If Emily Henry makes herself laugh at the character’s dialogue in her own books, that’s understandable. She’s a master of witty remarks.
In his latest novel, “Book Lovers”, Henry introduces Nora Stephens and Charlie Lafra. Nora is the literary agent and Charlie is the book editor. The two meet once about an upcoming book Charlie could edit, and both make a bad impression. A few minutes before, Nora was dumped by her boyfriend over the phone. She’s late and Charlie’s grumpy. Nor is he a fan of the book, which Nora pitches and calls it “unreadable.” The two debate the book and go their separate ways. Is this the last of Nora and Charlie? Of course not, but you have to read to find out what happens next.
“Book Lovers” is not just a romantic love story, but also a love story about two sisters, Nora and her younger sister, Libby, whom she puts before anything else. Their mother died years earlier and Nora has felt overprotective towards Libby ever since and wants to solve all her problems (to Libby’s annoyance). When a heavily pregnant Libby declares that she would like to go away for a few weeks and visit Sunshine Falls, North Carolina, a cozy little town she has read about, Nora naturally says yes.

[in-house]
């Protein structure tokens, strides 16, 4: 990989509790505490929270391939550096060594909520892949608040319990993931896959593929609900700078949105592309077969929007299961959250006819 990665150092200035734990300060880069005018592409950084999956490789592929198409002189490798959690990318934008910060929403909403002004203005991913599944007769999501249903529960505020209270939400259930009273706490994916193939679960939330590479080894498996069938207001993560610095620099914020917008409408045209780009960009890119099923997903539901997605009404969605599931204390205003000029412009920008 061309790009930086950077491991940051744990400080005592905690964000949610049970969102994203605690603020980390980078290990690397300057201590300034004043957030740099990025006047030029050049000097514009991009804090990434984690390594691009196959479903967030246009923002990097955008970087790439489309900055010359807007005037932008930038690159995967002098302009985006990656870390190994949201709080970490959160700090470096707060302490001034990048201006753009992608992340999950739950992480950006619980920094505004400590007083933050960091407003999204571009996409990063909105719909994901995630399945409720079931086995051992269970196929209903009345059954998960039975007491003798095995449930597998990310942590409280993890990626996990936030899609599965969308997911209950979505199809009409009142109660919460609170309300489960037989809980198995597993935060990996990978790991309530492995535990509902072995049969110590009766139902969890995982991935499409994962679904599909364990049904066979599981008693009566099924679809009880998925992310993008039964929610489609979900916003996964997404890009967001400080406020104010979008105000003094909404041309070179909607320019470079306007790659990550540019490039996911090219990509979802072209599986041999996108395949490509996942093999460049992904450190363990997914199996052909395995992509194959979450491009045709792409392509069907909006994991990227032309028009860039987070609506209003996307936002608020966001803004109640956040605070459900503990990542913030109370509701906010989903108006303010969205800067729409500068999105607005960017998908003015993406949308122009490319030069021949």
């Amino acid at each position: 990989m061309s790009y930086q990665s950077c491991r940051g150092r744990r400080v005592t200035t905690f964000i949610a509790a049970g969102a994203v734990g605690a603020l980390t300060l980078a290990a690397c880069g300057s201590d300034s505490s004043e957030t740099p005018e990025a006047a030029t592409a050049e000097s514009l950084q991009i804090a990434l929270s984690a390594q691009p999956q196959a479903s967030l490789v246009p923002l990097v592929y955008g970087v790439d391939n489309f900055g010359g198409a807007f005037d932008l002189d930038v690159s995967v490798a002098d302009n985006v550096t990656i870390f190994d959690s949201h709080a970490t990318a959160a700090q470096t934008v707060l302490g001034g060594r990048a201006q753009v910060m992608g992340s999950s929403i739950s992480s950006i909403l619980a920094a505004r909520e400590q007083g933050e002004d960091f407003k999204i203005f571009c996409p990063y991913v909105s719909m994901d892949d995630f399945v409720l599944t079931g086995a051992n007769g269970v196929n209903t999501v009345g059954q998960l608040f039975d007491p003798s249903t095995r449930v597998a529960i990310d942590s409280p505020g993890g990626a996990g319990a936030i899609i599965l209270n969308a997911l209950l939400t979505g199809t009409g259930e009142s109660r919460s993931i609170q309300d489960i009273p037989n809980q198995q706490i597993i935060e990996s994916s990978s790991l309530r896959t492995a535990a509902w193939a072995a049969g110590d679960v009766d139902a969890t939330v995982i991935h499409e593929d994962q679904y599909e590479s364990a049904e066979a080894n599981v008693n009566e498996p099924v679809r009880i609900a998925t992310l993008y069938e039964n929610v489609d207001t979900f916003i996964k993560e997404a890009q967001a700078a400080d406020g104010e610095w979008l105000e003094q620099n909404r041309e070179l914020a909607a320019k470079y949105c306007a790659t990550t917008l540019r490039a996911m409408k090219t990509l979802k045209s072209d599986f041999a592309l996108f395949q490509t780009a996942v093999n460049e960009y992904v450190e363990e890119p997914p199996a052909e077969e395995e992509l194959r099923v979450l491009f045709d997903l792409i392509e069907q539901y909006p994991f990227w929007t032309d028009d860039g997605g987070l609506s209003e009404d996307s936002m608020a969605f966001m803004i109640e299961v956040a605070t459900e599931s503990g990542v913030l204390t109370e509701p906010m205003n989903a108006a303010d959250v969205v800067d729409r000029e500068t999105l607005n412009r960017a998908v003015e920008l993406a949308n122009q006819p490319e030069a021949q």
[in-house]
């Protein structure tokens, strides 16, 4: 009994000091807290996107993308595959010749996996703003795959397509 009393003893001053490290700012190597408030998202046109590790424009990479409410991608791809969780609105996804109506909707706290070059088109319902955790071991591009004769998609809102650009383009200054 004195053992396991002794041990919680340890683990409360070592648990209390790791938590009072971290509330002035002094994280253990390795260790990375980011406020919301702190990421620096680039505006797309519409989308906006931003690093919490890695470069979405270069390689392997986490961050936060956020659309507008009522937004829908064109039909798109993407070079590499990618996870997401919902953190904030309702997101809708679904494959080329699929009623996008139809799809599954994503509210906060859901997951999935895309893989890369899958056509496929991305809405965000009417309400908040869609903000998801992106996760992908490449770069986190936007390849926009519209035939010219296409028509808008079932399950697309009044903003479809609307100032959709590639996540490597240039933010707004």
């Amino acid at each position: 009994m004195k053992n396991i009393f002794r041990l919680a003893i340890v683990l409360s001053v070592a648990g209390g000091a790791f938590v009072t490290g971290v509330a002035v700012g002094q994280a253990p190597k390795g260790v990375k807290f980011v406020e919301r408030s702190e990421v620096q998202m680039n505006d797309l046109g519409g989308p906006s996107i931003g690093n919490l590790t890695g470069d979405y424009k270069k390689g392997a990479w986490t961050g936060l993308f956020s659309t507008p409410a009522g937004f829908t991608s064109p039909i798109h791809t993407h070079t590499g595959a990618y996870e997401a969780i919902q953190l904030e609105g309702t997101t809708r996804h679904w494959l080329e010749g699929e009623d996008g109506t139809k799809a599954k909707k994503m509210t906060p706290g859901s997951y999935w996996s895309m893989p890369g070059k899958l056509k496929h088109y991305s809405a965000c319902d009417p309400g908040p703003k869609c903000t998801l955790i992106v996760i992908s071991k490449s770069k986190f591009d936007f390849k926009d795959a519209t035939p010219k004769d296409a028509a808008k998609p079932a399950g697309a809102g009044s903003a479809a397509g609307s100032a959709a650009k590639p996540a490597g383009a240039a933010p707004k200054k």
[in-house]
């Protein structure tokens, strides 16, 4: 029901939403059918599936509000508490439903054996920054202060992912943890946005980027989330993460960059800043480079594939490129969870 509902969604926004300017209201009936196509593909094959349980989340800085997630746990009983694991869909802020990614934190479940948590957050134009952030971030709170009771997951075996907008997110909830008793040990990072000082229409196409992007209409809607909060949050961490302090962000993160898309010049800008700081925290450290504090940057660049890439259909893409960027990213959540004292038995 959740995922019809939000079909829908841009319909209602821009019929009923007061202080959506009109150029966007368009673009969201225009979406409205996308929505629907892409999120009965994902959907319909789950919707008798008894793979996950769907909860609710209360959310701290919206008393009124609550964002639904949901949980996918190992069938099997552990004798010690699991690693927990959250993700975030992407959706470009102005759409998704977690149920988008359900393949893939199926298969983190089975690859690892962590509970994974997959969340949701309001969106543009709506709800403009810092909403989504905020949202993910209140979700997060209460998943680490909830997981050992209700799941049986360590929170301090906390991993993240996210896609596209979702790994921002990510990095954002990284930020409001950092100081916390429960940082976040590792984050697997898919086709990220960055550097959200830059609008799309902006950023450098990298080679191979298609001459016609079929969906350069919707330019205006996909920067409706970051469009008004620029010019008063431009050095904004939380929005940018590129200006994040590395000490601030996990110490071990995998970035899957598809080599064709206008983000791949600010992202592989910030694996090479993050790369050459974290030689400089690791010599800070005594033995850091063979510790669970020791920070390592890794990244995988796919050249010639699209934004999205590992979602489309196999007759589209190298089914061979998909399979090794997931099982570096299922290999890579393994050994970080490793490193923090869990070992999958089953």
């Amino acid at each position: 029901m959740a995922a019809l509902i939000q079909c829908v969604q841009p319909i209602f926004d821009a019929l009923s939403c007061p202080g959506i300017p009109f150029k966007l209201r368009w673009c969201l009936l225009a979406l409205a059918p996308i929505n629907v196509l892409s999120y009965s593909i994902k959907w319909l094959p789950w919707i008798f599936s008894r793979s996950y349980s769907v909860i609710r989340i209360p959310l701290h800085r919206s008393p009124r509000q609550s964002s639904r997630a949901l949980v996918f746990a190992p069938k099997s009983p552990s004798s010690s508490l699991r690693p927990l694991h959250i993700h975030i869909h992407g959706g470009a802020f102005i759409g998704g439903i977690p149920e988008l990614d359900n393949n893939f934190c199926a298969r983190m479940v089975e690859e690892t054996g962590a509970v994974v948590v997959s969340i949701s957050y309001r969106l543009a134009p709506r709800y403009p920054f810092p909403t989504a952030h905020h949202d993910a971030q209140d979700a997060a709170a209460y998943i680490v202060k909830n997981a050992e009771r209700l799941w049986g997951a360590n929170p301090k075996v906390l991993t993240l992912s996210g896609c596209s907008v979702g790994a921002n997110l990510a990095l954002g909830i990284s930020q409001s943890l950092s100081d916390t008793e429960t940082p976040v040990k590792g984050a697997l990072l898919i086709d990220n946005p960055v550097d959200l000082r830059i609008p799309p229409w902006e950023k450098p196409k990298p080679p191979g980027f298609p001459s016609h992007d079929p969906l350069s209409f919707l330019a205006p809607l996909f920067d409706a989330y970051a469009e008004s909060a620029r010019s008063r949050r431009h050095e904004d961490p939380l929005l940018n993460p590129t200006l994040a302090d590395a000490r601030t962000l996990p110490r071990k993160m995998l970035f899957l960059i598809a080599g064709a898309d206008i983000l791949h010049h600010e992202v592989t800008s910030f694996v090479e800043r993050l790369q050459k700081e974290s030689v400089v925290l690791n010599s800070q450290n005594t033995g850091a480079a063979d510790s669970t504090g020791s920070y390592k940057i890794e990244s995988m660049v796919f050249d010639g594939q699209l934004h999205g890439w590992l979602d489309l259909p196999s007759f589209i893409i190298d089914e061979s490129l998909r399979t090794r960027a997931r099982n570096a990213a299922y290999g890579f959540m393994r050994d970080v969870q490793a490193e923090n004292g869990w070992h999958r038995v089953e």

Almost every Hallmark movie – and lots of romantic novels – has a protagonist from a big city who is in a small town, where they learn about themselves, what they want in life, and of course, find love. While “Book Lovers” has that scenario, it deconstructs it as well. Nora is not apologetic for working hard and did not want her own children. She does not want to change her ways or her lifestyle.
The only confusion about Henry’s books is not really about Henry’s writing at all, but about Hollywood. Why has no one snapped one of her stories for an adaptation? Katherine Hepburn and Spencer Tracy made nine films together, driven by their chemistry and teasing. It’s certain viewers would enjoy watching Henry’s characters come to life on screen.
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